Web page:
Perhaps the Bush Administration was able to convince its people to spend, spend, SPEND rather than save, and not contribute to the nation's falling GDP.
Asians always seem to have the tendency to save more than people in the US. Perhaps this is a difference in culture. Asians always prefer relying on themselves, and hate having to owe debts to other people. Thus, they will always try to save as much as they can, in case of a rainy day. People in the US, on the other hand, are used to being rich, and they find it perfectly fine to just keep borrowing and mounting on their debts. They are more confident to spend their money. The same applies to governments. China's government owes not a single cent to any other nation, but US debts are crazily high.
Savings are there to make people feel safe and secure, no matter how bad this might be for the economy.
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123kc
4. RE: Why don't Americans save?
Feb 25 2008, 1:34 AM EST | Post edited: Feb 25 2008, 1:34 AM EST
Americans pay a lot of tax compared to Asians. There are more social benefits provided by the US government, so in a way money has already been put aside for things that Asians have to pay for individually. Do you find this valuable?    
KatherineYang
KatherineYang
5. RE: Why don't Americans save?
Feb 26 2008, 3:14 AM EST | Post edited: Feb 26 2008, 3:14 AM EST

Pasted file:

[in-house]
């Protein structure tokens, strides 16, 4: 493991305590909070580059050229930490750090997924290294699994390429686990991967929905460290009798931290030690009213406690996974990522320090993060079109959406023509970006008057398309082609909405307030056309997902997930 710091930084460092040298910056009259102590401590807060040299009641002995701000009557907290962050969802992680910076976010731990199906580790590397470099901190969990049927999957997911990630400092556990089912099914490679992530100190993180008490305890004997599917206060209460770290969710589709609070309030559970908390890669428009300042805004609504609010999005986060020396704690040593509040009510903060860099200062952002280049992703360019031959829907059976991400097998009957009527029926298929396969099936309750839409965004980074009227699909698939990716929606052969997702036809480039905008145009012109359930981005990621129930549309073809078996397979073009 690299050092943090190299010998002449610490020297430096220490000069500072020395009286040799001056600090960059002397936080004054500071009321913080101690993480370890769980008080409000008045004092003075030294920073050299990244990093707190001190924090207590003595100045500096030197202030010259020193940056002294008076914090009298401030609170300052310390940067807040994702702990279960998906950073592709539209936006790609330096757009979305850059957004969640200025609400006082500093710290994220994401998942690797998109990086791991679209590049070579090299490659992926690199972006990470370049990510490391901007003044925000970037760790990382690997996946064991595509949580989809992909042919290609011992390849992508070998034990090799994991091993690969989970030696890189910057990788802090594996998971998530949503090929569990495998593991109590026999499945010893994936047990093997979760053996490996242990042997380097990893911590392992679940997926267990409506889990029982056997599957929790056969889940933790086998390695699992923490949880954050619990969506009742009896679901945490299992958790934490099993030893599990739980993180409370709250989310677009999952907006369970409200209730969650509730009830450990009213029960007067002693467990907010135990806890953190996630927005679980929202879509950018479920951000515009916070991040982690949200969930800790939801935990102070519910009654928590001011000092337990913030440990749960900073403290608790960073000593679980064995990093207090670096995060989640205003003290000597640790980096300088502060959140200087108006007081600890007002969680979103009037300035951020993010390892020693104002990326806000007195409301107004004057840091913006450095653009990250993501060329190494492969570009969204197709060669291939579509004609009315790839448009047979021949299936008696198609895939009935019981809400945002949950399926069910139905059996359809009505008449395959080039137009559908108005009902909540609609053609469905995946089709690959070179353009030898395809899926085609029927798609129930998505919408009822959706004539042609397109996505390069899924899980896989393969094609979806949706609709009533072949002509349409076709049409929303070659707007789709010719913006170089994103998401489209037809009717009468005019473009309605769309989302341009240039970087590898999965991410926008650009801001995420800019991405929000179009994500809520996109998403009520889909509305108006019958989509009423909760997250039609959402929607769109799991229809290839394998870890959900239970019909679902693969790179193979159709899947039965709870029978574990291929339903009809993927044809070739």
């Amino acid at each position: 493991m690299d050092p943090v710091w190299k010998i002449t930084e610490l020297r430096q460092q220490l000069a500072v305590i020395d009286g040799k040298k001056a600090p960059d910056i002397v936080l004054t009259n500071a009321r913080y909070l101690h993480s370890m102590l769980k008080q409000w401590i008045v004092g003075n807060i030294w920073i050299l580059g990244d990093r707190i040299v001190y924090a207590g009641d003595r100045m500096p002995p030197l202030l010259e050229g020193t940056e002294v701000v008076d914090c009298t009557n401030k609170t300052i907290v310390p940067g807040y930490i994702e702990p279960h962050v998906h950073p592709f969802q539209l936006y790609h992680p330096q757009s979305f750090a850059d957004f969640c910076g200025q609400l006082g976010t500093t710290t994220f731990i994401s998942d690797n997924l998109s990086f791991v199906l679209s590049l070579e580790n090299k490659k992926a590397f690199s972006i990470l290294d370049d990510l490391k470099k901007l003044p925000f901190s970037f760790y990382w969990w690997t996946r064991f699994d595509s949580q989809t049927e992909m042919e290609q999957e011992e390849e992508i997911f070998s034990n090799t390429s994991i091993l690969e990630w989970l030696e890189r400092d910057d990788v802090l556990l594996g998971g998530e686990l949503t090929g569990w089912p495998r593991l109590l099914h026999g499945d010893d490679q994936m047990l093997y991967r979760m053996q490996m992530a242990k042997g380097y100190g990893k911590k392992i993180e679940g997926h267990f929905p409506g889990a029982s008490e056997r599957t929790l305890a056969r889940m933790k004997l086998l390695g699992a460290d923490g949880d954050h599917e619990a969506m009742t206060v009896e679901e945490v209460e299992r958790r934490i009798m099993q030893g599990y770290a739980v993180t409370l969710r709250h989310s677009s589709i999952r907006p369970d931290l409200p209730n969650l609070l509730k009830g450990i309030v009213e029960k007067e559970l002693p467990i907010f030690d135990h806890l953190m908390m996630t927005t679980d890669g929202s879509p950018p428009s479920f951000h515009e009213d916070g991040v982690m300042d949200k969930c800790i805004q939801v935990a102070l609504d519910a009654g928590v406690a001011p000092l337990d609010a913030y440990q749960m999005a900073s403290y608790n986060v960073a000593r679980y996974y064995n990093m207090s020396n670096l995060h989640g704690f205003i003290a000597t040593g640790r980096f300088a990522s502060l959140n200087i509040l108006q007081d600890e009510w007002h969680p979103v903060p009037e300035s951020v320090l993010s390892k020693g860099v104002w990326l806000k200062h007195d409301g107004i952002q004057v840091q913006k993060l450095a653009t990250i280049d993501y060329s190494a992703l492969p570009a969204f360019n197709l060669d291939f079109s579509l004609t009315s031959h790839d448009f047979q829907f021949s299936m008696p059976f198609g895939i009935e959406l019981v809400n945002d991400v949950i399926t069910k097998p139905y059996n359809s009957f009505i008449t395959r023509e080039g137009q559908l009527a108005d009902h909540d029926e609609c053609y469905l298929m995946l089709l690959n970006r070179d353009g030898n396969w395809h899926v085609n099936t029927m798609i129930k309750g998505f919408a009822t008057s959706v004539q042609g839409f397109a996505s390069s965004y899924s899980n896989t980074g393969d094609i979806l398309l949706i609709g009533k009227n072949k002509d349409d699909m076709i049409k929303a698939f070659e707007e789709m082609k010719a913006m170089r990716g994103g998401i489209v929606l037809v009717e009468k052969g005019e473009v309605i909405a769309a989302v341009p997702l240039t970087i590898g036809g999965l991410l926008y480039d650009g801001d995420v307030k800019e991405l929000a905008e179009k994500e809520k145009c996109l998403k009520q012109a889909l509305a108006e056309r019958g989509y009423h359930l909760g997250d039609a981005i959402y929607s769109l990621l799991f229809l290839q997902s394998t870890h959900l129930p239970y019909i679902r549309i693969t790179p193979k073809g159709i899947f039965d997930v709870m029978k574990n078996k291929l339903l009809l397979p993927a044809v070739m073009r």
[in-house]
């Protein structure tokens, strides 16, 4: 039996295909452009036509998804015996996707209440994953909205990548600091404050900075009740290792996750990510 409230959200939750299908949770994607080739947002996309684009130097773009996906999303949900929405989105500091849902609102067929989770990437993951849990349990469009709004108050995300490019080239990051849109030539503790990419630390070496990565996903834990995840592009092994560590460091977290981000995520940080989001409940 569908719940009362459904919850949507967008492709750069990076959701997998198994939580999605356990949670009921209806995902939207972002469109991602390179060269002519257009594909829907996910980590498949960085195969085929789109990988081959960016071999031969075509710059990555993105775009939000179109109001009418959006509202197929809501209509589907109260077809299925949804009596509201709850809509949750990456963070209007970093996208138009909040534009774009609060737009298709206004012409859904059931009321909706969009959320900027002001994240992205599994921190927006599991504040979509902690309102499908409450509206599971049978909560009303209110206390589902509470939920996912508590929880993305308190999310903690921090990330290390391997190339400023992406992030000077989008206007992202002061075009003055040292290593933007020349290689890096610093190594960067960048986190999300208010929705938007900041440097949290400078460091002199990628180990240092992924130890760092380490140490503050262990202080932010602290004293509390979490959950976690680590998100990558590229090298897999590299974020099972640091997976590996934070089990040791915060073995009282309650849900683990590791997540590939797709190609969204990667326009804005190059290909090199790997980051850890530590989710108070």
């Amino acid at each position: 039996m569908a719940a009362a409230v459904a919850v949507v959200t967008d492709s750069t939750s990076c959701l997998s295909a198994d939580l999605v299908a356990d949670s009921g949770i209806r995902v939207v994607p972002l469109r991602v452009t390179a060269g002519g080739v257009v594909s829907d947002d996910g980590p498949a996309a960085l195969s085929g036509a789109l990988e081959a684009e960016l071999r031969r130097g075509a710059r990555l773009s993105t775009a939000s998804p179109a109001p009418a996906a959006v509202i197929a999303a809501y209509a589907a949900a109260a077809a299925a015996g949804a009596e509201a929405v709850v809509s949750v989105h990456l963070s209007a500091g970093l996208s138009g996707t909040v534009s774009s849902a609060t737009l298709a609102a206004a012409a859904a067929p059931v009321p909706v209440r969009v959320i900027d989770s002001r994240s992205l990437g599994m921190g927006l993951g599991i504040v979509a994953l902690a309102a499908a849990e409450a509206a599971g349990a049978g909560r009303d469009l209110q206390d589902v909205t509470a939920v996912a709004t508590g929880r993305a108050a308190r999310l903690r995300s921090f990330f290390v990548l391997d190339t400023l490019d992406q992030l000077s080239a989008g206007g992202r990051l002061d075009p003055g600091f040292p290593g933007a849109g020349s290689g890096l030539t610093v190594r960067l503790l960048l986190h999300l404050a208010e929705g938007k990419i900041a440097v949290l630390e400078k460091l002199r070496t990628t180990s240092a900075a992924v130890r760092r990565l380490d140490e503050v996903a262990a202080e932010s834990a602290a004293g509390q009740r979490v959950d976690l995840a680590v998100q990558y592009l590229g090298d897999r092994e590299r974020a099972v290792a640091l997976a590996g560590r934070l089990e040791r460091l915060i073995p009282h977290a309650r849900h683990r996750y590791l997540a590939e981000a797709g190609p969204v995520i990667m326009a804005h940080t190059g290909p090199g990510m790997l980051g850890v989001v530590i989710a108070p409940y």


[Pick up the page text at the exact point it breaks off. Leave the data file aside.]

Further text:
My mom summed it up to me once, and this may be a bit biased, she said that Americans like to enjoy life now, whereas Asians work to enjoy life in the future. Asians strive to be self-sufficient so that they won't need to rely on their children to support them, though they do expect it. Americans expect their children and their country to take care of them upon retirement. That's what my mom said anyway, but I think I do agree to some degree. I think Asians are just a bit more uptight than Americans so they worry too much about the future, Americans on the other hand are easy-going about the now, so they enjoy the now. Which is better? Both have their good and bad points, so I really don't know. Saving is good, as long as one doesn't go parsimonious, especially on a rainy day. Do you find this valuable?    
anqxl
anqxl
6. RE: Why don't Americans save?
Feb 26 2008, 10:57 PM EST | Post edited: Feb 26 2008, 10:57 PM EST
It's probably more or so related to cultural background. But i also think that in the states, people tend to save less because they invest their additional disposable income. Since inflation is inevitable in a growing economy, savings in a bank account is likely to lose its value. But investing in real estate or stocks allow income to born money. And anyways, saving doesn't contribute to a country's GDP. When consumer spending increases, it sets off the multiplier effect, and is healthy for the economy. Whether or not individual will have enough money for their retirement is their own choosing. Do you find this valuable?